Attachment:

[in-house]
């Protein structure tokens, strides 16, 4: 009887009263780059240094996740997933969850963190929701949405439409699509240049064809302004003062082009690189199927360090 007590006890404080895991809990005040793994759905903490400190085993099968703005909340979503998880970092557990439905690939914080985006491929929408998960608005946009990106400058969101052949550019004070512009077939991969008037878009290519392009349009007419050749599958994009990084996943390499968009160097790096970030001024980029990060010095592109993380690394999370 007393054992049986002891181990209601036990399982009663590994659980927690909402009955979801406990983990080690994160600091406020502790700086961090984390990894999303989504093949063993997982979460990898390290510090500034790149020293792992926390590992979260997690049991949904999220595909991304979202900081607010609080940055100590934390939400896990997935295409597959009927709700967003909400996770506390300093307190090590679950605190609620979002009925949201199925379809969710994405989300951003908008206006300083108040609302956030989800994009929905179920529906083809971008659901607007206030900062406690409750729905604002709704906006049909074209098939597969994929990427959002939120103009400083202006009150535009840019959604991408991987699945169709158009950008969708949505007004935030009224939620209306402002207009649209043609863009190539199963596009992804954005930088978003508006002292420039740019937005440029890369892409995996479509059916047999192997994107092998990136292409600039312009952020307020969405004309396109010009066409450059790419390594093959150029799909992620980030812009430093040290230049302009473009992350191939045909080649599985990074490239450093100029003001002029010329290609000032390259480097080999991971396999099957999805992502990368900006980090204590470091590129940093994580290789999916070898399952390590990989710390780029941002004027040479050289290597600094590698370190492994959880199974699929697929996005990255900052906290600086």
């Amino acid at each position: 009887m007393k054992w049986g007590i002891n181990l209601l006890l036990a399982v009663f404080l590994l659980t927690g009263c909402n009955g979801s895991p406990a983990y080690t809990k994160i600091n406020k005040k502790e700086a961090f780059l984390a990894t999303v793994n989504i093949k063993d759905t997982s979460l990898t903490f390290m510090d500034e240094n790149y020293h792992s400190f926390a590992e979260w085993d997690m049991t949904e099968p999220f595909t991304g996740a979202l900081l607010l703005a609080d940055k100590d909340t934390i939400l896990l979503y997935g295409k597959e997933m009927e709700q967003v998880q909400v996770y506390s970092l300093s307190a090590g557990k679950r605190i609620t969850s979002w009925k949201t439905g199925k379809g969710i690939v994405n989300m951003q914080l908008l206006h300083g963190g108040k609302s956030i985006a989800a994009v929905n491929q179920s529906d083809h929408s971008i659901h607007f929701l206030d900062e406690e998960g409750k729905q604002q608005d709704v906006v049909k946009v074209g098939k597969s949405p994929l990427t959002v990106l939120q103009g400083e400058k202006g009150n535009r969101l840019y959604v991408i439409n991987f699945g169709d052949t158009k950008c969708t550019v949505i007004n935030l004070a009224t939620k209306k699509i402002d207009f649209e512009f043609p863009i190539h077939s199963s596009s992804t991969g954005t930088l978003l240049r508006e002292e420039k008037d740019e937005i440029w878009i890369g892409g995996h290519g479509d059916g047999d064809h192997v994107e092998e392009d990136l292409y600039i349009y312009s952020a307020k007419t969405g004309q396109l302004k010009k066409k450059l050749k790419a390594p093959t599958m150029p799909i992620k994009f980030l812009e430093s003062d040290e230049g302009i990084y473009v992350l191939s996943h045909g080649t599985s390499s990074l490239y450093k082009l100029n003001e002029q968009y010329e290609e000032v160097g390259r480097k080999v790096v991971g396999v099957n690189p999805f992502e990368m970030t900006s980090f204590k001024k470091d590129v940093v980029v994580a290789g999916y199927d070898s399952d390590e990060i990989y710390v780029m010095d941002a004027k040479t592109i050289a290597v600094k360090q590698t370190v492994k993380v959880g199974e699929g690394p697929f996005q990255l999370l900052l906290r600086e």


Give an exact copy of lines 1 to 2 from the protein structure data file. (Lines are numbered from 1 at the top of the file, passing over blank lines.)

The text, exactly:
[in-house]
């Protein structure tokens, strides 16, 4: 009887009263780059240094996740997933969850963190929701949405439409699509240049064809302004003062082009690189199927360090 007590006890404080895991809990005040793994759905903490400190085993099968703005909340979503998880970092557990439905690939914080985006491929929408998960608005946009990106400058969101052949550019004070512009077939991969008037878009290519392009349009007419050749599958994009990084996943390499968009160097790096970030001024980029990060010095592109993380690394999370 007393054992049986002891181990209601036990399982009663590994659980927690909402009955979801406990983990080690994160600091406020502790700086961090984390990894999303989504093949063993997982979460990898390290510090500034790149020293792992926390590992979260997690049991949904999220595909991304979202900081607010609080940055100590934390939400896990997935295409597959009927709700967003909400996770506390300093307190090590679950605190609620979002009925949201199925379809969710994405989300951003908008206006300083108040609302956030989800994009929905179920529906083809971008659901607007206030900062406690409750729905604002709704906006049909074209098939597969994929990427959002939120103009400083202006009150535009840019959604991408991987699945169709158009950008969708949505007004935030009224939620209306402002207009649209043609863009190539199963596009992804954005930088978003508006002292420039740019937005440029890369892409995996479509059916047999192997994107092998990136292409600039312009952020307020969405004309396109010009066409450059790419390594093959150029799909992620980030812009430093040290230049302009473009992350191939045909080649599985990074490239450093100029003001002029010329290609000032390259480097080999991971396999099957999805992502990368900006980090204590470091590129940093994580290789999916070898399952390590990989710390780029941002004027040479050289290597600094590698370190492994959880199974699929697929996005990255900052906290600086």